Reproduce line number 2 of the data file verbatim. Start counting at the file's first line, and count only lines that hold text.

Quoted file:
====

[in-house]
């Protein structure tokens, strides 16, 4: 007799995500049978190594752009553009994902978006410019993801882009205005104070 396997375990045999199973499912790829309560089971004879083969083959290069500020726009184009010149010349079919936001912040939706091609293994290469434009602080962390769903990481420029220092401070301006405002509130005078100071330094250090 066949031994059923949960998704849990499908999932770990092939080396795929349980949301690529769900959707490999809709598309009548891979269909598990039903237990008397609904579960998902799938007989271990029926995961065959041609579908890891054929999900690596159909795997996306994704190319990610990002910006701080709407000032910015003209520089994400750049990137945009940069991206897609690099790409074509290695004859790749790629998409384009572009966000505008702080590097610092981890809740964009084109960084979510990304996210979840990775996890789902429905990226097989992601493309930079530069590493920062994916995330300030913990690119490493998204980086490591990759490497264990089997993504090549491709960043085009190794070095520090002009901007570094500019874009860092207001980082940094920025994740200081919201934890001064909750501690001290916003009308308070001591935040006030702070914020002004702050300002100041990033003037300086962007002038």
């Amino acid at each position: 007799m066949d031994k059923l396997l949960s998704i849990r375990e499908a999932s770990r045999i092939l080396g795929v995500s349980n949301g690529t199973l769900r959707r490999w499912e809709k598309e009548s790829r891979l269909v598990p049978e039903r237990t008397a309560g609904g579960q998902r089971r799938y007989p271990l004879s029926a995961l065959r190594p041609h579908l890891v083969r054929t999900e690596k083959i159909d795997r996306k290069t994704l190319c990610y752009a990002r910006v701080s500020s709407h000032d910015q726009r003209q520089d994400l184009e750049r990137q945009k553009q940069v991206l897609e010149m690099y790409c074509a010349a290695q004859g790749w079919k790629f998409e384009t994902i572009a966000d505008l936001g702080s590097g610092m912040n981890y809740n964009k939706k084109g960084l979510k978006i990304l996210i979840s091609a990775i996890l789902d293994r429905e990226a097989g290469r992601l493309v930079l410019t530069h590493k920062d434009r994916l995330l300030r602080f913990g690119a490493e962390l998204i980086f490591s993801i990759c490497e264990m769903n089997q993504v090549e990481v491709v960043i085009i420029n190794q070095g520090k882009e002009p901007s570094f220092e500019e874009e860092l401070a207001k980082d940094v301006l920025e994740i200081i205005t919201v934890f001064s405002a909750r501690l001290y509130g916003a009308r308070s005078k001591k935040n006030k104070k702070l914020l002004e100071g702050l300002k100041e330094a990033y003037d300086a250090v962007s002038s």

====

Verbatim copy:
């Protein structure tokens, strides 16, 4: 007799995500049978190594752009553009994902978006410019993801882009205005104070 396997375990045999199973499912790829309560089971004879083969083959290069500020726009184009010149010349079919936001912040939706091609293994290469434009602080962390769903990481420029220092401070301006405002509130005078100071330094250090 066949031994059923949960998704849990499908999932770990092939080396795929349980949301690529769900959707490999809709598309009548891979269909598990039903237990008397609904579960998902799938007989271990029926995961065959041609579908890891054929999900690596159909795997996306994704190319990610990002910006701080709407000032910015003209520089994400750049990137945009940069991206897609690099790409074509290695004859790749790629998409384009572009966000505008702080590097610092981890809740964009084109960084979510990304996210979840990775996890789902429905990226097989992601493309930079530069590493920062994916995330300030913990690119490493998204980086490591990759490497264990089997993504090549491709960043085009190794070095520090002009901007570094500019874009860092207001980082940094920025994740200081919201934890001064909750501690001290916003009308308070001591935040006030702070914020002004702050300002100041990033003037300086962007002038």